The notion of instinct makes one think of raw, basic impulses, of the necessary choice between fight and flight, and essentially of survival. We need, however, to consider that some feelings or thoughts we attribute to our instincts might in fact be learned constructs, knowledge we've been socialised into, as we were taught whom to fear, and how to behave. The important question is: how can we account of various clashes between nurture and nature?

Portrait With Scorpion (Open Eyes), 2005 by Marina Abramović.

Portrait With Scorpion (Open Eyes), 2005 by Marina Abramović.

In order to function properly, democratic societies regulate their citizens with conventions and hierarchies firmly put in place, which need to be respected as a precondition for acceptance. In some communities, children are taught from early school years to obey, respect, and sometimes even fear: their peers, their teachers, or their parents. This early encounter with norms and customs masked as social necessities form individuals´ subjectivity, define their social role and lead their actions as adults. In many cultures, respect for the elderly comes as natural as fear of the dark: people feel it, not really remembering when they learned they should. This is an example of how culturally defined practices can be disguised as elemental, instinctive identity traits.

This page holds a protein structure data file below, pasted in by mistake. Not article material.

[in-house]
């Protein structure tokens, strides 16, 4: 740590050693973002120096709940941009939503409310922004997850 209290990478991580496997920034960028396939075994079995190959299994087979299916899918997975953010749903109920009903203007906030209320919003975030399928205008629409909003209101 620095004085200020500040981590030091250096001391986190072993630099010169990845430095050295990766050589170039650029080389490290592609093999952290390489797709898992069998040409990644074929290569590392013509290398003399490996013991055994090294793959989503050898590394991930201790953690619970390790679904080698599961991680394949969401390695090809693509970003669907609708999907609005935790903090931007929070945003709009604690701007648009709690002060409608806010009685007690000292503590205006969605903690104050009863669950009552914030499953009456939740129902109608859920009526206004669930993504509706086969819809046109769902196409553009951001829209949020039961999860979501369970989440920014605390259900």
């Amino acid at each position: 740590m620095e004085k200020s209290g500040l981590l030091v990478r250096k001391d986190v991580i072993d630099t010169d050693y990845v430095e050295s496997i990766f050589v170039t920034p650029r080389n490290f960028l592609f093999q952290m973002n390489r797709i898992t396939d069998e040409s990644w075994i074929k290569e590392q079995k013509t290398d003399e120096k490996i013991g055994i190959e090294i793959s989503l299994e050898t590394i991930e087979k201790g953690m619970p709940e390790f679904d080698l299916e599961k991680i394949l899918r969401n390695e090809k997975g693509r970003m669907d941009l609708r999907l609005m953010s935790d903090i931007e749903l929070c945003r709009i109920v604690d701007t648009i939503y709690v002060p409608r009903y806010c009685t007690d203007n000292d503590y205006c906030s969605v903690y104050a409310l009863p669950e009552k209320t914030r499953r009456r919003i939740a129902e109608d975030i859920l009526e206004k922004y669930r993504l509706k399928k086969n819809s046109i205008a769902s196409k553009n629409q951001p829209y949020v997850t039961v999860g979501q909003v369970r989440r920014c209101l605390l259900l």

Performance piece titled Shoot, 1971 by Chris Burden.

Performance piece titled Shoot, 1971 by Chris Burden.

The reverse of this is also true, to some extent. The purpose of instinct is to protect us, to keep us safe from nature and from other dangers. The genes of the weak disappear, courtesy of natural selection, and consequently we now recognise strength as a socially desirable feature. The same goes for other individual characteristics which have been absorbed into culture: notions of masculinity, standards of feminine beauty, or monogamy can be traced back to residues of genetic information, selected during millennia of survival.

Instinct is the adrenaline rush during an escape, it is the goose bumps and raised arm hair when facing danger. Instinct is engraved in our embodied selves, as much as it permeates our societies. In some communities, people are taught to fear the law, leading to corporeal responses, such as a raised heart rate when innocently passing a parked police car. Prejudice is also taught, on the basis of fear of danger: many people, for instance, have an instinct to cross the street, when in close proximity to an individual who meets the definition of danger they learned. Who knew that our most primary armour could be turned into something that society want us to feel, in order to contain us and channel our fear, in unnecessary situations, for the sake of reproducing norms and satisfying cultural heritage? 

Plumb Bob, 1973 by Robert Kinmont.

Plumb Bob, 1973 by Robert Kinmont.

It can be particularly revealing to be aware of these two dimensions of instinct. On the one hand, instinct still keeps us safe, by dictating reactions to the outside world: we fear death, we stay away from fire, and we use sharp objects with care. On the other hand, we internalise cultural norms as instinctive responses, forgetting to ask whether they are actually beneficial to our survival: we fear strangers, we often dislike foreigners, we avoid the different, and we reject the deviant. It might just be that by attempting to preserve our integrity and identity at these costs, we are, in fact, exposing ourselves to new kinds of danger.

Words: Abbie Dodson

Copy edited by: Elena Stanciu